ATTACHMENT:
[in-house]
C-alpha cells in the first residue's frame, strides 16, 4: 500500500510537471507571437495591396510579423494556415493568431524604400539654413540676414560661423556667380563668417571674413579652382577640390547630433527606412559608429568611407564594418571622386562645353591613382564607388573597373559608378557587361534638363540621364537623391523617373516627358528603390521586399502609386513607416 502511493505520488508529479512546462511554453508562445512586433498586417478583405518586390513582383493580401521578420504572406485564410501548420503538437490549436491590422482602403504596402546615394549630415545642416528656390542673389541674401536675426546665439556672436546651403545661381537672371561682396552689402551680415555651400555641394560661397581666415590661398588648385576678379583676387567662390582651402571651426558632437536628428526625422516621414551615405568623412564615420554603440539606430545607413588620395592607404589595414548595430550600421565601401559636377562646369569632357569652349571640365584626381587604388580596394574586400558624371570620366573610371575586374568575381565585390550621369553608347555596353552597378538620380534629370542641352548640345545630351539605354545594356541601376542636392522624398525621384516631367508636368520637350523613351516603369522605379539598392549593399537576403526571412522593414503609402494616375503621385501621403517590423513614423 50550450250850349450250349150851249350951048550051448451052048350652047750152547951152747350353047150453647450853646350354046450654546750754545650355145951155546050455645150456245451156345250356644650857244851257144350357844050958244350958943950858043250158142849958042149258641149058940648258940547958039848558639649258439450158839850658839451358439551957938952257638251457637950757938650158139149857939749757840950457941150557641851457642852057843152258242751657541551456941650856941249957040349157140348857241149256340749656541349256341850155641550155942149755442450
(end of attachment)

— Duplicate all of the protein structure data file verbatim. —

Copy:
[in-house]
C-alpha cells in the first residue's frame, strides 16, 4: 500500500510537471507571437495591396510579423494556415493568431524604400539654413540676414560661423556667380563668417571674413579652382577640390547630433527606412559608429568611407564594418571622386562645353591613382564607388573597373559608378557587361534638363540621364537623391523617373516627358528603390521586399502609386513607416 502511493505520488508529479512546462511554453508562445512586433498586417478583405518586390513582383493580401521578420504572406485564410501548420503538437490549436491590422482602403504596402546615394549630415545642416528656390542673389541674401536675426546665439556672436546651403545661381537672371561682396552689402551680415555651400555641394560661397581666415590661398588648385576678379583676387567662390582651402571651426558632437536628428526625422516621414551615405568623412564615420554603440539606430545607413588620395592607404589595414548595430550600421565601401559636377562646369569632357569652349571640365584626381587604388580596394574586400558624371570620366573610371575586374568575381565585390550621369553608347555596353552597378538620380534629370542641352548640345545630351539605354545594356541601376542636392522624398525621384516631367508636368520637350523613351516603369522605379539598392549593399537576403526571412522593414503609402494616375503621385501621403517590423513614423 50550450250850349450250349150851249350951048550051448451052048350652047750152547951152747350353047150453647450853646350354046450654546750754545650355145951155546050455645150456245451156345250356644650857244851257144350357844050958244350958943950858043250158142849958042149258641149058940648258940547958039848558639649258439450158839850658839451358439551957938952257638251457637950757938650158139149857939749757840950457941150557641851457642852057843152258242751657541551456941650856941249957040349157140348857241149256340749656541349256341850155641550155942149755442450